In general, epidemiological evidence of the present investigation revealed that CBPP was considerably prevalent disease in the study area and needs due attention from farmers and veterinarians as well as from government for successful adoption of policy to control and eradicate the disease from the country especially in the lowland area.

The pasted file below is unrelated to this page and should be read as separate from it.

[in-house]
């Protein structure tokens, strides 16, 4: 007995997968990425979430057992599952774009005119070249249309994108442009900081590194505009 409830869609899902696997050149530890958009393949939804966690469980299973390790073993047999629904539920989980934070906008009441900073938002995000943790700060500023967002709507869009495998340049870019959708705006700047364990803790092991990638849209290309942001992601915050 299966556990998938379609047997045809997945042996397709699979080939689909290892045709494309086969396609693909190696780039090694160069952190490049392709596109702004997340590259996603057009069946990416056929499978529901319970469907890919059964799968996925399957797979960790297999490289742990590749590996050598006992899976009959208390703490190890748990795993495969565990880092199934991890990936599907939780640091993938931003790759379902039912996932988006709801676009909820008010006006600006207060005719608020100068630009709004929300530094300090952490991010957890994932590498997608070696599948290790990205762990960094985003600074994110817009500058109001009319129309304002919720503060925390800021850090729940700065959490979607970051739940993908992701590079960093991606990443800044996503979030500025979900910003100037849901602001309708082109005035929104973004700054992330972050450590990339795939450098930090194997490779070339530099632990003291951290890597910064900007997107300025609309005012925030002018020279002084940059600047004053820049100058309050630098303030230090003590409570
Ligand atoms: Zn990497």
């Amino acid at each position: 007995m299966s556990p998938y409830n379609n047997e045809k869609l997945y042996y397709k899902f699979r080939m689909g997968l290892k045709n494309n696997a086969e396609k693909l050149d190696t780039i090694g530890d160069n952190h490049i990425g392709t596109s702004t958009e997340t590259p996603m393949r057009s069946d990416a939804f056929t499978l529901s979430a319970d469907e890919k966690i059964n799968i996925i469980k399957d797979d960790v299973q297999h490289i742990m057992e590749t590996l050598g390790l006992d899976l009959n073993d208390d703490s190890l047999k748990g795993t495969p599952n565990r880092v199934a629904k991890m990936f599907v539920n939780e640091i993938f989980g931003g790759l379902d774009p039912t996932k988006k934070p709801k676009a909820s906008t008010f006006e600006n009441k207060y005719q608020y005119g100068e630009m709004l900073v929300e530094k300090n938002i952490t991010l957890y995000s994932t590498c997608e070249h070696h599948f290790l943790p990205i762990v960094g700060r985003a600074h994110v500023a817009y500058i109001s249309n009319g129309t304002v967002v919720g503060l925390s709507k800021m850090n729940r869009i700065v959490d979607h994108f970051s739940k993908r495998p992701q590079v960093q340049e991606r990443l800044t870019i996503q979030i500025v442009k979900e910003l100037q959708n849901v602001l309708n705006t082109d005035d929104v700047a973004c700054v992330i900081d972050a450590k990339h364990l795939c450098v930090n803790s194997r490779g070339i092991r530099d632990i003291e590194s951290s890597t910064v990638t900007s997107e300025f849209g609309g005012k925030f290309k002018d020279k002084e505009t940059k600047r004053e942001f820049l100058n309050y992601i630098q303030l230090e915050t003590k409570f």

Conflicts of Interest

There are no conflicts of interest in this research project.

Acknowledgments

The authors would like to thank Jimma University, Ethiopia, for providing all the necessary supports including fund. Wubet G/Medhin at National Veterinary Institute (NVI), Ethiopia, is highly appreciated for her professional support during laboratory work.